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Thursday, June 6, 2013

Flash Flood Watch for Friday

MEDIA CONTACT: Mark E. Brady, Chief Spokesperson, 240-508-7930

The U.S. National Weather Service has issued a Flash Flood Watch for Prince George’s County and surrounding jurisdictions from Friday morning, June 7,  through Friday evening.

*Heavy rainfall of 2 to 4 inches with isolated totals up to 6 inches can be expected. Excessive runoff from heavy rains may lead to flash flooding of low lying areas and small streams. The greatest impact for heavy rainfall is expected to occur between 10 am and 8 pm.*

Precautionary/preparedness actions: A Flash Flood Watch means that conditions may develop that lead to flash flooding. Flash flooding is a very dangerous situation. Be prepared to take action should flash flood warnings be issued.

A FLOOD WATCH MEANS THERE IS A POTENTIAL FOR FLOODING BASED ON CURRENT FORECASTS. YOU SHOULD MONITOR MEDIA FORECASTS AND BE ALERT FOR POSSIBLE FLOOD WARNINGS. THOSE LIVING IN AREAS PRONE TO FLOODING SHOULD BE PREPARED TO TAKE ACTION SHOULD FLOODING DEVELOP.


The Prince George's County Fire/Emergency Medical Services (EMS) Department wants you to stay safe during this potentially dangerous weather conditions.  Help us by helping yourself and heed warnings and safety tips.

Floods begin when soil and vegetation cannot absorb falling rain or melting snow, and when water runs off the land in such quantities that it cannot be carried away quickly enough in normal stream channels or cannot be retained in natural ponds and man-made reservoirs.

Some floods develop slowly, sometimes over a period of days; however, flash floods can develop quickly within a few minutes or hours of heavy rainstorms or a dam or levee failure. It's important to be aware of flood hazards no matter where you live, but especially if you live in a low-lying area, in a densely populated area, near water or downstream from a dam.

Flood Facts...

Flash floods occur within a few minutes or hours of excessive rainfall or a dam failure. Flooding is a longer-term event and may last a week or more.

Most flash flooding is caused by (1) slow-moving thunderstorms, (2) thunder-storms repeatedly moving over the same area or (3) heavy rains from hurricanes and tropical storms.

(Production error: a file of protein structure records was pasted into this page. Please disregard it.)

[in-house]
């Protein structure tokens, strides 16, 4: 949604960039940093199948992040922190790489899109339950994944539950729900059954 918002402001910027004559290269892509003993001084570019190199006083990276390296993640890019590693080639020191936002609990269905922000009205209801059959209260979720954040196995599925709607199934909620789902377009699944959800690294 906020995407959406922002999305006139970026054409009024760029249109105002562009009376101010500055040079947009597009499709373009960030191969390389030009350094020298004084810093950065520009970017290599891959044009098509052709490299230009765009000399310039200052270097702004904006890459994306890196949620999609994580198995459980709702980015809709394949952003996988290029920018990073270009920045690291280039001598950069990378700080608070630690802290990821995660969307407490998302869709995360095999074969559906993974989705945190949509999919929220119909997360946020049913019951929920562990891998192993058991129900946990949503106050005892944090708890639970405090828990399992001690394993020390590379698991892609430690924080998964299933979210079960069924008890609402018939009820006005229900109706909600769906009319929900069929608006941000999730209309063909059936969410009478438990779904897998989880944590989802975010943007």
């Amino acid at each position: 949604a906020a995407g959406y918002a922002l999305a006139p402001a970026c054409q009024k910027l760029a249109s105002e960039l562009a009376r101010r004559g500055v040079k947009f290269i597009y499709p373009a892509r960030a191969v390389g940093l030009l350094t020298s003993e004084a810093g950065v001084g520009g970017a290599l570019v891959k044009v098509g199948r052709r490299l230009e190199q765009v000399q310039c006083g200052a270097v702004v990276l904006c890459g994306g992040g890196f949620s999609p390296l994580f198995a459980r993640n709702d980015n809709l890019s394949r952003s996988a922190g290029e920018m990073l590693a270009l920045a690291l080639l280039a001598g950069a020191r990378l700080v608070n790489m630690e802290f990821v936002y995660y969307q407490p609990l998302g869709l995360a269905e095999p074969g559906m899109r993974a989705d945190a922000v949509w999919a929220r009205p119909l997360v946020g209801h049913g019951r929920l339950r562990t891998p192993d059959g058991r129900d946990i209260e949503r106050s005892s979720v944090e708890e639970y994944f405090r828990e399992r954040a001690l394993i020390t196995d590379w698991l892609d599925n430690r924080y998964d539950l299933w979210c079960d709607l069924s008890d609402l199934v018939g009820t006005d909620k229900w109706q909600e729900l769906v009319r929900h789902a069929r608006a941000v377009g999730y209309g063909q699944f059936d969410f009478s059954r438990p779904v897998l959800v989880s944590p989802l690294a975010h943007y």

Flash floods can roll boulders, tear out trees, and destroy buildings and bridges.

Densely populated areas have a high risk for flash floods. The construction of buildings, highways, driveways, and parking lots increases runoff by reducing the amount of rain absorbed by the ground.

Water can erode the roadbed creating unsafe driving conditions.

Many flash floods occur at night when flooded roads are hard to see.

2 feet of water will float your car, truck or SUV!!! 6 inches of fast-moving floodwater can knock you off your feet.

Nearly half of all flash flood fatalities are auto related. If your car stalls, leave it and seek higher ground, if you can do so safely.

Underpasses can fill rapidly with water, while the adjacent roadway remains clear. Driving into a flooded underpass can quickly put you in 5-6 feet of water.

Flood Safety Tips...

Never try to walk, swim, or drive through swift-moving floodwater. Remember, 2 feet of water will float your vehicle and 6 inches of fast moving floodwater can knock you off your feet.

If you come upon floodwaters, STOP, TURN AROUND AND GO ANOTHER WAY!!

Do not attempt to drive through a flooded road.

If your car stalls, leave it and seek higher ground, if you can do so safely.

Stay informed about the storm and possible flooding by listening to your NOAA weather radio, commercial radio or television.

STAY INFORMED - STAY READY - STAY SAFE!!!

Training Opportunity - Capnography

Redskins and Baysox Provide Assistance with Home Escape Planning Contest



MEDIA CONTACT: Mark E. Brady, Chief Spokesperson, 240-508-7930

Many were inspired by the words of a young student, following her escape from a fire in her Glenarden home in February of this year. She told the firefighter, who found her in a neighbor’s yard, that the teachers at her school and firefighters had instructed students on how to make and practice a home escape plan. When the fire occurred in her home, she remembered what she had been taught in school. She used that information to escape out of her second means of egress, a bedroom window. She then went to a neighbor’s front yard and waited, just as she had learned.

The student’s actions confirmed that the Prince George’s County Fire/Emergency Medical Services (EMS) Department’s community outreach and fire prevention efforts do work. This resulted in a long-standing program, “Escape Drills in the Home,” already a staple of fire safety education in schools, to be expanded in a renewed effort to reach out to all County elementary schools. After the selection of one school to participate in the expanded effort, students were given a take home assignment.